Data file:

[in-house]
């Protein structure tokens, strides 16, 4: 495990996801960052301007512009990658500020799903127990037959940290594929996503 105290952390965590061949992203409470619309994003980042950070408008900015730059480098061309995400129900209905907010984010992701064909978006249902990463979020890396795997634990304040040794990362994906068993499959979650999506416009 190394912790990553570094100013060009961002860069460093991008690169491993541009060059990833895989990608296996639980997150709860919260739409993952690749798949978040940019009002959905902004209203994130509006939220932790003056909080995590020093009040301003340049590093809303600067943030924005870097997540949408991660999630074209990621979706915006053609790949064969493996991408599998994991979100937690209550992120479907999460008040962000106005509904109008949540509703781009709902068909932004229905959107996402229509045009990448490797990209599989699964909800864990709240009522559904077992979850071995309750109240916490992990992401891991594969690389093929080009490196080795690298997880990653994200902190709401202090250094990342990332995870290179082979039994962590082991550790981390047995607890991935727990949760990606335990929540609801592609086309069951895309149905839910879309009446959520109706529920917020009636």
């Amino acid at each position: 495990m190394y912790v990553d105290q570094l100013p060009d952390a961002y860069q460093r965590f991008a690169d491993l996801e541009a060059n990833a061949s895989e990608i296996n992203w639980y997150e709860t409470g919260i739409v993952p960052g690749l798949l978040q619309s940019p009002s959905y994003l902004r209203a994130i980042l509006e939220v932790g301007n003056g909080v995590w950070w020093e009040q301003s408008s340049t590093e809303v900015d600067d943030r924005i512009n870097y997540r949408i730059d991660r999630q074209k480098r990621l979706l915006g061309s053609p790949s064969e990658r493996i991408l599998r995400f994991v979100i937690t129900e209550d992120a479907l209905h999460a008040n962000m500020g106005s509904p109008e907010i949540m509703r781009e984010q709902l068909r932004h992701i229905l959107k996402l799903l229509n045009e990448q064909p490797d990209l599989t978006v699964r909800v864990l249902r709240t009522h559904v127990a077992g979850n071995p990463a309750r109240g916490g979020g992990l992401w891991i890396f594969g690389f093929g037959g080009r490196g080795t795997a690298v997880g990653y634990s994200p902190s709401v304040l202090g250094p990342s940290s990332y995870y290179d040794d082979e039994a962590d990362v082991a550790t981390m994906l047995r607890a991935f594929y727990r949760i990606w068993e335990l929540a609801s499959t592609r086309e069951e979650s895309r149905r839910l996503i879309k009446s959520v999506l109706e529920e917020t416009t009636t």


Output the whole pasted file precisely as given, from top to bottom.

[in-house]
């Protein structure tokens, strides 16, 4: 495990996801960052301007512009990658500020799903127990037959940290594929996503 105290952390965590061949992203409470619309994003980042950070408008900015730059480098061309995400129900209905907010984010992701064909978006249902990463979020890396795997634990304040040794990362994906068993499959979650999506416009 190394912790990553570094100013060009961002860069460093991008690169491993541009060059990833895989990608296996639980997150709860919260739409993952690749798949978040940019009002959905902004209203994130509006939220932790003056909080995590020093009040301003340049590093809303600067943030924005870097997540949408991660999630074209990621979706915006053609790949064969493996991408599998994991979100937690209550992120479907999460008040962000106005509904109008949540509703781009709902068909932004229905959107996402229509045009990448490797990209599989699964909800864990709240009522559904077992979850071995309750109240916490992990992401891991594969690389093929080009490196080795690298997880990653994200902190709401202090250094990342990332995870290179082979039994962590082991550790981390047995607890991935727990949760990606335990929540609801592609086309069951895309149905839910879309009446959520109706529920917020009636």
């Amino acid at each position: 495990m190394y912790v990553d105290q570094l100013p060009d952390a961002y860069q460093r965590f991008a690169d491993l996801e541009a060059n990833a061949s895989e990608i296996n992203w639980y997150e709860t409470g919260i739409v993952p960052g690749l798949l978040q619309s940019p009002s959905y994003l902004r209203a994130i980042l509006e939220v932790g301007n003056g909080v995590w950070w020093e009040q301003s408008s340049t590093e809303v900015d600067d943030r924005i512009n870097y997540r949408i730059d991660r999630q074209k480098r990621l979706l915006g061309s053609p790949s064969e990658r493996i991408l599998r995400f994991v979100i937690t129900e209550d992120a479907l209905h999460a008040n962000m500020g106005s509904p109008e907010i949540m509703r781009e984010q709902l068909r932004h992701i229905l959107k996402l799903l229509n045009e990448q064909p490797d990209l599989t978006v699964r909800v864990l249902r709240t009522h559904v127990a077992g979850n071995p990463a309750r109240g916490g979020g992990l992401w891991i890396f594969g690389f093929g037959g080009r490196g080795t795997a690298v997880g990653y634990s994200p902190s709401v304040l202090g250094p990342s940290s990332y995870y290179d040794d082979e039994a962590d990362v082991a550790t981390m994906l047995r607890a991935f594929y727990r949760i990606w068993e335990l929540a609801s499959t592609r086309e069951e979650s895309r149905r839910l996503i879309k009446s959520v999506l109706e529920e917020t416009t009636t």